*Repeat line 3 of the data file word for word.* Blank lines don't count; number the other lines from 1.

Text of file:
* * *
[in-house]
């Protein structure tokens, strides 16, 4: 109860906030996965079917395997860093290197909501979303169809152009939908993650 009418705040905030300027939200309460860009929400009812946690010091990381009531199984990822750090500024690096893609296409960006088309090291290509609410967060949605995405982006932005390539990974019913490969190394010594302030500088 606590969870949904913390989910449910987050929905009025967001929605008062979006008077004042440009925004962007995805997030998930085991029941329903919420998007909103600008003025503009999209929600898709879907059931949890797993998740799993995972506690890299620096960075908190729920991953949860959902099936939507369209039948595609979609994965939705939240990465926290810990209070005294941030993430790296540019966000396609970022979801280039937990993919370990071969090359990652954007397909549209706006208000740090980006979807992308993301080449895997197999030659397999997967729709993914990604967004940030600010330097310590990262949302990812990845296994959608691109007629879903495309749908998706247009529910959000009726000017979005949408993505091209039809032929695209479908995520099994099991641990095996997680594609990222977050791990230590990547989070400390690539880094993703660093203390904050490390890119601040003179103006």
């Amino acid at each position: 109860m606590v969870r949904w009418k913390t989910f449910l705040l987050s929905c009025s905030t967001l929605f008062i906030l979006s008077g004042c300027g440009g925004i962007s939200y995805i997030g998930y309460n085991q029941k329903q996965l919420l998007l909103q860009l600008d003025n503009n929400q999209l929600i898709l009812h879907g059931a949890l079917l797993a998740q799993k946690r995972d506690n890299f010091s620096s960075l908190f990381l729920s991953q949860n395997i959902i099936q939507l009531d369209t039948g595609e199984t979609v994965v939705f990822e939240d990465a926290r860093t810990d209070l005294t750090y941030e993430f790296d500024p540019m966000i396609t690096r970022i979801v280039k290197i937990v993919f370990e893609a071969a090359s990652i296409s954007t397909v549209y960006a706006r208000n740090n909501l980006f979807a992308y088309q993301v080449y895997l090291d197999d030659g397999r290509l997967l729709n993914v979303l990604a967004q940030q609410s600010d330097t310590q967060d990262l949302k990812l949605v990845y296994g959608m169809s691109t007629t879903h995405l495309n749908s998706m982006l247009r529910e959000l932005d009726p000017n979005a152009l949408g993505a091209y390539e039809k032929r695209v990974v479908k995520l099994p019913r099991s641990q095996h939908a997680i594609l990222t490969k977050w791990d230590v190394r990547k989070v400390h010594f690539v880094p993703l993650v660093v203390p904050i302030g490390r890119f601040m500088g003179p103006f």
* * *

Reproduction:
């Amino acid at each position: 109860m606590v969870r949904w009418k913390t989910f449910l705040l987050s929905c009025s905030t967001l929605f008062i906030l979006s008077g004042c300027g440009g925004i962007s939200y995805i997030g998930y309460n085991q029941k329903q996965l919420l998007l909103q860009l600008d003025n503009n929400q999209l929600i898709l009812h879907g059931a949890l079917l797993a998740q799993k946690r995972d506690n890299f010091s620096s960075l908190f990381l729920s991953q949860n395997i959902i099936q939507l009531d369209t039948g595609e199984t979609v994965v939705f990822e939240d990465a926290r860093t810990d209070l005294t750090y941030e993430f790296d500024p540019m966000i396609t690096r970022i979801v280039k290197i937990v993919f370990e893609a071969a090359s990652i296409s954007t397909v549209y960006a706006r208000n740090n909501l980006f979807a992308y088309q993301v080449y895997l090291d197999d030659g397999r290509l997967l729709n993914v979303l990604a967004q940030q609410s600010d330097t310590q967060d990262l949302k990812l949605v990845y296994g959608m169809s691109t007629t879903h995405l495309n749908s998706m982006l247009r529910e959000l932005d009726p000017n979005a152009l949408g993505a091209y390539e039809k032929r695209v990974v479908k995520l099994p019913r099991s641990q095996h939908a997680i594609l990222t490969k977050w791990d230590v190394r990547k989070v400390h010594f690539v880094p993703l993650v660093v203390p904050i302030g490390r890119f601040m500088g003179p103006f």